In Ripples of Desire (花漾), lesbian filmmaker Zero Chou (周美玲) takes a break from her past acclaimed works on Taiwan’s homosexual community — Splendid Float (豔光四射歌舞團,2004), Spider Lilies (刺青,2007) and Drifting Flowers (漂浪青春,2008) — to tell a tale of heterosexual love and betrayal set on a fictional island during the Ming Dynasty. With a star-studded cast led by pop idols Jerry Yen (言承旭) and Michelle Chen (陳妍希), Chou’s first big-budgeted (NT$150 million) movie possesses both commercial appeal and cinematic ambition to create a period drama that is unequivocally Taiwanese.
Accompanied by the soulful nanguan (南管) music composed by iconic folk musician Chen Ming-chang (陳明章), the film opens with two young courtesans, Snow (Michelle Chen) and Frost (Ivy Chen, 陳意涵), performing in front of a large, excited crowd as residents come out to join the Ghost Month celebrations on the Floating Island. Though used as a penal colony by the Ming Empire, the southern isle nevertheless thrives on trade and has long become a haven for merchants, adventurers, pirates and other outcasts. Leading a gang of seafarers, charismatic Master Hai (Simon Yam, 任達華) places the place under his protection. Hai and his men earn respect by offering assistance to locals while defending the island against white colonists and the Ming imperial army.
At the center of the bustling activities is Floral Ripples, a brothel run by madam Hua Yue (Sandra Ng, 吳君如), who takes in the two sisters, Snow and Frost, and train them to become the island’s top courtesans. Virtuous and kind-hearted, Snow quickly falls in love with her voice teacher Wen (Joseph Cheng, 鄭元暢). Frost, on the other hand, believes that to survive in this cruel world, she needs to learn the art of manipulation and conceal her feelings for Scarface (Yen), Hai’s right-hand man.
Amid jealousy, strife and passion, the two sisters have all the while struggled to hide the secret that one of them suffers from a stigmatized disease, which will ruin their lives if made known to the islanders.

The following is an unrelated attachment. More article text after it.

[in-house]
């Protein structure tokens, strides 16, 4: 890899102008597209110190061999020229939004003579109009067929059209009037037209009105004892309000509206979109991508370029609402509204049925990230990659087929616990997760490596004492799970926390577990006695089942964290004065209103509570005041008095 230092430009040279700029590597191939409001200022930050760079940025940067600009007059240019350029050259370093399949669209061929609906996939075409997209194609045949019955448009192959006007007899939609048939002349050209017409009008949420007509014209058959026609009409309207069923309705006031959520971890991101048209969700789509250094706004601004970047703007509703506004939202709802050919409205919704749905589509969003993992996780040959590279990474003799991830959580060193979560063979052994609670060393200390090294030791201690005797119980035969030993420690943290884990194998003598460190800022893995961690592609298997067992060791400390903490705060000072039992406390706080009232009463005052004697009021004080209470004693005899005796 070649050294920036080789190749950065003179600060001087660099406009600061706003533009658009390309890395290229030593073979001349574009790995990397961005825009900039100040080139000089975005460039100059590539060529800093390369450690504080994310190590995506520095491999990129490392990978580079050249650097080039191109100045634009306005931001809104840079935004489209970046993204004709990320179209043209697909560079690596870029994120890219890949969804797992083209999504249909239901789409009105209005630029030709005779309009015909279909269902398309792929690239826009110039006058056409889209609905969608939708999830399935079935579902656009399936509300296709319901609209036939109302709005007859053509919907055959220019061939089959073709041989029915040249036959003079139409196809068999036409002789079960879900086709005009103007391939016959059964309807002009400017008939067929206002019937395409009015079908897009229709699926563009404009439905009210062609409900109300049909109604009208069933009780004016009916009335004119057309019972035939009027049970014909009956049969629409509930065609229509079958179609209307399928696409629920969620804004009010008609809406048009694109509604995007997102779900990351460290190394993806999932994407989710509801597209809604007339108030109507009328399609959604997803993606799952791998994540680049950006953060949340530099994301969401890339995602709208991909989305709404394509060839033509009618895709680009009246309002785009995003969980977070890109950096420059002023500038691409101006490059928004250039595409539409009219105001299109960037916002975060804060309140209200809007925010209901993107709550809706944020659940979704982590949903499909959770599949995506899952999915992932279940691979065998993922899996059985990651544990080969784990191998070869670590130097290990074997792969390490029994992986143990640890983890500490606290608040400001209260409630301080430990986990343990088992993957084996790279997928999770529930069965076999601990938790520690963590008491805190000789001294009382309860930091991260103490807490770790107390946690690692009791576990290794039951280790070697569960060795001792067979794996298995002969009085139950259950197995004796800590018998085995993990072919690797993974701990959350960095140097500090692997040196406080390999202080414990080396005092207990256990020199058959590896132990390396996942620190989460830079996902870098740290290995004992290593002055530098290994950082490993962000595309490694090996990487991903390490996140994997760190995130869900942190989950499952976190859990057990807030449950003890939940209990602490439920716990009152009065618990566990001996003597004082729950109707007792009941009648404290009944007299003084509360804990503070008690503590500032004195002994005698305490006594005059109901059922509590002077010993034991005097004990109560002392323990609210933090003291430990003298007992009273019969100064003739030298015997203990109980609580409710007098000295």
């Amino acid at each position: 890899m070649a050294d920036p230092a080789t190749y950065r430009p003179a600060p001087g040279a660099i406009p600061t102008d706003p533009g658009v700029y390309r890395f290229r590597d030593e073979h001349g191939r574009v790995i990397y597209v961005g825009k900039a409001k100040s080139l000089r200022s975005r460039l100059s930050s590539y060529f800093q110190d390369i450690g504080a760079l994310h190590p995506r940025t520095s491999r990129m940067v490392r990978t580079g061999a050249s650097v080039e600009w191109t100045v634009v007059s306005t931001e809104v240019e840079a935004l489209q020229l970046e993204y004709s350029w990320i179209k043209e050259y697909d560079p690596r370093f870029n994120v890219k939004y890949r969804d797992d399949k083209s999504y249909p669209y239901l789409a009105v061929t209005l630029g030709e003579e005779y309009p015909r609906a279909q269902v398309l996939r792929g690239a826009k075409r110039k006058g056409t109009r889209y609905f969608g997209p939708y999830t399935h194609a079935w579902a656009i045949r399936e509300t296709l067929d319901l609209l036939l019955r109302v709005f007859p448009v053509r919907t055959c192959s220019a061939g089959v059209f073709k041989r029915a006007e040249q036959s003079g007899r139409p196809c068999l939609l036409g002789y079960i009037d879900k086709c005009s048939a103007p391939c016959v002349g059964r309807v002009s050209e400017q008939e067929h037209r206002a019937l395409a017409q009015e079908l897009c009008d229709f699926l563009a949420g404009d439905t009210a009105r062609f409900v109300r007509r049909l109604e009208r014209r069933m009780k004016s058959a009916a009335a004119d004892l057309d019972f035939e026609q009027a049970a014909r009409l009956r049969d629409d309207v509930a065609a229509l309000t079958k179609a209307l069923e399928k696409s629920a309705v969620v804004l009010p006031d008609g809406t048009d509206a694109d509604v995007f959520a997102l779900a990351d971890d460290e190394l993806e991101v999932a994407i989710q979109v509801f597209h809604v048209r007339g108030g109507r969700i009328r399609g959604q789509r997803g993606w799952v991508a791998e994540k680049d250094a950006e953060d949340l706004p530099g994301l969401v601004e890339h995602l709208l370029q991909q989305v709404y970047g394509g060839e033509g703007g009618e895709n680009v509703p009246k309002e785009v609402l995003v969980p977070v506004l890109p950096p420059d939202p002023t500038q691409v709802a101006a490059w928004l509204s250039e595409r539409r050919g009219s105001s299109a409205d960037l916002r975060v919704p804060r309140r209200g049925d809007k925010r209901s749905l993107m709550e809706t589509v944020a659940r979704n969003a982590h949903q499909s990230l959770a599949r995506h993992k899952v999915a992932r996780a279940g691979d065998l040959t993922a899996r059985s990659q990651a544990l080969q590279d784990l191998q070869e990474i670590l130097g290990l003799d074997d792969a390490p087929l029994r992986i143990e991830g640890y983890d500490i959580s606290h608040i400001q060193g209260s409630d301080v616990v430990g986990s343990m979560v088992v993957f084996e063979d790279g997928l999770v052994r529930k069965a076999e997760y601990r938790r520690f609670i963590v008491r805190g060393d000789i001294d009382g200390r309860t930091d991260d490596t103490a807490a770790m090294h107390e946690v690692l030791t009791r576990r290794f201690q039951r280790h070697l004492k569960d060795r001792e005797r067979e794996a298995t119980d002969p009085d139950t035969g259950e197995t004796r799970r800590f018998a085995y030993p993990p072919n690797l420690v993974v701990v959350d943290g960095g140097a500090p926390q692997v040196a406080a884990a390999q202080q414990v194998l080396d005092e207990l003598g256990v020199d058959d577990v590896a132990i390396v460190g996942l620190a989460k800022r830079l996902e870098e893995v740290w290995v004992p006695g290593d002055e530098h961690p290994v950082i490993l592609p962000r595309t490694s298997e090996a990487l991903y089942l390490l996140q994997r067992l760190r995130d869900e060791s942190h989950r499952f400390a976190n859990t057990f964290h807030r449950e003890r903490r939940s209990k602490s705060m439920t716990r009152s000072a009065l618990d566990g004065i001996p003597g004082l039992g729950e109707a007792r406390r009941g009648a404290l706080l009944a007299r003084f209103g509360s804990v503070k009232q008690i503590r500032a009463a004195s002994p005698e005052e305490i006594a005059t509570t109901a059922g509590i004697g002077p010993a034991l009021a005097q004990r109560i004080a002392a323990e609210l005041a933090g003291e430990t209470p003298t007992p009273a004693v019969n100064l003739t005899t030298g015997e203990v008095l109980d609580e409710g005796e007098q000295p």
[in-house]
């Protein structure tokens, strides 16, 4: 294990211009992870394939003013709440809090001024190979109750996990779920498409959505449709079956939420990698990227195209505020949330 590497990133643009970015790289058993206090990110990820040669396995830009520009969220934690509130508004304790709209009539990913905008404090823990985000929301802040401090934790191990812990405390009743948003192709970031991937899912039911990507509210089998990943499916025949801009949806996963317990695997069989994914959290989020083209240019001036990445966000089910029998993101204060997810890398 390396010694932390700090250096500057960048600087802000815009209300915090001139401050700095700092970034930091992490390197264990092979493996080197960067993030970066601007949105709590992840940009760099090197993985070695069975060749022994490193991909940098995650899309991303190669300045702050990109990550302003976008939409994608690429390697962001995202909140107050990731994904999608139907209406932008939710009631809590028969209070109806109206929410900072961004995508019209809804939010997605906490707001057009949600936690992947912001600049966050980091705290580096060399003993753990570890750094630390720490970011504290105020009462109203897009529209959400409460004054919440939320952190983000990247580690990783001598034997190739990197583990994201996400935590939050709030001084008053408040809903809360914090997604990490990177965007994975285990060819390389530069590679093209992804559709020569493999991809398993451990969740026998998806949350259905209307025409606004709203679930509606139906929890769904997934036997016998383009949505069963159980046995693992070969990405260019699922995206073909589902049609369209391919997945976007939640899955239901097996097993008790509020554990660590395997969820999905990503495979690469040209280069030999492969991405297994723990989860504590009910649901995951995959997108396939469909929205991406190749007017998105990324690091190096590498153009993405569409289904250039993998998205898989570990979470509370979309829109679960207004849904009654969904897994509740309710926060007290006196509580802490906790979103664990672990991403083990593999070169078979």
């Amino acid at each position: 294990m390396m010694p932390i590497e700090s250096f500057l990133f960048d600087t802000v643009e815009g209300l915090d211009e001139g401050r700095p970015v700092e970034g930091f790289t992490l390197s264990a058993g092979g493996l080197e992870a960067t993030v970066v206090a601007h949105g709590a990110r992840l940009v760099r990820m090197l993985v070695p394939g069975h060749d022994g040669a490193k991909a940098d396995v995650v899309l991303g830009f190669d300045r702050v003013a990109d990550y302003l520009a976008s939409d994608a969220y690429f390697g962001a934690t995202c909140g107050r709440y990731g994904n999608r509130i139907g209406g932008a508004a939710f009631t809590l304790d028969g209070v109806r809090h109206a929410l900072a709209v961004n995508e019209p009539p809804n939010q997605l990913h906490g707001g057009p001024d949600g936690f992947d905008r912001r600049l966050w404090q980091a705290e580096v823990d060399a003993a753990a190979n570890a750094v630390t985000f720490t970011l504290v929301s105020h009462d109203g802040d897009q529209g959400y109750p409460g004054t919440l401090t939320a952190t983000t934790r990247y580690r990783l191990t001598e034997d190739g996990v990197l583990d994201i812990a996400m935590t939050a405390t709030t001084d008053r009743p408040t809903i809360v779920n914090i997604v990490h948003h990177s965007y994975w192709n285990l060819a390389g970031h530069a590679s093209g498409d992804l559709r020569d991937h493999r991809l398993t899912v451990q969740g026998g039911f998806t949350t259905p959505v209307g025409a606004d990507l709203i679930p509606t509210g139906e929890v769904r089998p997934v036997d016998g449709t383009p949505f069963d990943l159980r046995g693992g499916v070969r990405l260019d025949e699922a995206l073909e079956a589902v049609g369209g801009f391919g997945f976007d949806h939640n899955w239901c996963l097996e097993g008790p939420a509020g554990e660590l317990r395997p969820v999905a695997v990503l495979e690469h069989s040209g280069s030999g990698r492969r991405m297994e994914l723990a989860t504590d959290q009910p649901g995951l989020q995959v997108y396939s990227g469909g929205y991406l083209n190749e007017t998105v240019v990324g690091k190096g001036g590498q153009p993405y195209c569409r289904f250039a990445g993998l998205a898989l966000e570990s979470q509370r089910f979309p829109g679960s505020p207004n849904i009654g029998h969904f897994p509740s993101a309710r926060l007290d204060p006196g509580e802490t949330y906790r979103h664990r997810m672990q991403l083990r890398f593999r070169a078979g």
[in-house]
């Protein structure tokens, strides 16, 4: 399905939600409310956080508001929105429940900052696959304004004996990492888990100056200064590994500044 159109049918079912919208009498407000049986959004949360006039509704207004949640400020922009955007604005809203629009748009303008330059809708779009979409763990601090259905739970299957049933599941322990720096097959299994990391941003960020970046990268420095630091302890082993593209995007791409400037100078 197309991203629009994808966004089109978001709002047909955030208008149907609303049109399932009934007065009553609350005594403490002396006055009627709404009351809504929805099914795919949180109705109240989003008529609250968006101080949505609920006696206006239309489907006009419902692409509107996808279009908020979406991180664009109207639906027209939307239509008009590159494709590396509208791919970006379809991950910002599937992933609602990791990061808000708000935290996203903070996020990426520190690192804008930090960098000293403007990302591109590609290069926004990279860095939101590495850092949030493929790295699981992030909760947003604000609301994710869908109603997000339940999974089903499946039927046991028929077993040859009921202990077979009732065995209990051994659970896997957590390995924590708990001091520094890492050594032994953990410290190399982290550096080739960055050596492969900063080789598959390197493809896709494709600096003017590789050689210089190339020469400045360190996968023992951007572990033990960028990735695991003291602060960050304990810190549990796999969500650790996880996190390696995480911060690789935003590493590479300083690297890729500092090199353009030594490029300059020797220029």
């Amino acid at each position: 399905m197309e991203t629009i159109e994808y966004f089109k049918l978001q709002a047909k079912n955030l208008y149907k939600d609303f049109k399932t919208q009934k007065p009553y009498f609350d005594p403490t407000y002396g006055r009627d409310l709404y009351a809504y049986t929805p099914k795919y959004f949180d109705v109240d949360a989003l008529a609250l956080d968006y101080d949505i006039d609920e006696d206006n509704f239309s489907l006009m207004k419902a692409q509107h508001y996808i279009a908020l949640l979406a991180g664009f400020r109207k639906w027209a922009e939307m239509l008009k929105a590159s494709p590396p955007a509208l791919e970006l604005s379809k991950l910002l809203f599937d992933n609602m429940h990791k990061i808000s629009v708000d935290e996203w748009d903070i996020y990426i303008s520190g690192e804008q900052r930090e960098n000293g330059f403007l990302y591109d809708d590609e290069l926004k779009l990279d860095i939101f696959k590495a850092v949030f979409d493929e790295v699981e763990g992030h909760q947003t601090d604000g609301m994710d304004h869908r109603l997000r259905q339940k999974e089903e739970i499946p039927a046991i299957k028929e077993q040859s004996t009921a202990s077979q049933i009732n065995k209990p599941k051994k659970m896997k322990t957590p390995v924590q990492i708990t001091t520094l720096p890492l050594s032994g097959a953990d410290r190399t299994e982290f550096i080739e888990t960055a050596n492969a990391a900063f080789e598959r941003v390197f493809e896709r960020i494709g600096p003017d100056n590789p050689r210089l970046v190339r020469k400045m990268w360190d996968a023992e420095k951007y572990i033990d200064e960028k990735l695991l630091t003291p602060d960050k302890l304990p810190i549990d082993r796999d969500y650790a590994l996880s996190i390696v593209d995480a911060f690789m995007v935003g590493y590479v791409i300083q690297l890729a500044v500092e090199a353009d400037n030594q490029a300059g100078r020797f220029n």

Inspired by director Chou’s childhood memories of growing up in Keelung, a port city where seamen from all over the world came and sought comfort at the neon-lit red-light district, the film ingeniously weaves together a fable of Taiwan caught in between the Western powers and imperial China through an intriguing love story between those who choose to stay on the untamed island. In her handling of the period piece, Chou replaces realism and history with atmospheric settings and pop aesthetics akin to that of anime and video games.
The pop sensibility is enhanced by the cast featuring big-name, young Taiwanese stars, though the emotional depth required by the characters is sacrificed to make way for the attraction of pretty-faced idols. The uneven narrative construction of the director’s previous works is still present, with melodramatic cliches sometimes interrupting the otherwise smooth narrative flow.
Billed as the first costume-drama movie made in Taiwan in 15 years, Ripples of Desire may have its share of flaws, but deserves attention and credit for its ambition to lift Taiwan’s filmmaking industry by working with local talent to create a genre piece that has not been done for more than a decade. It is also a successful example of how Taiwanese filmmakers can maintain strong local identity and their unique sensibilities when working for China-Taiwan collaborations aiming at the Chinese-speaking market.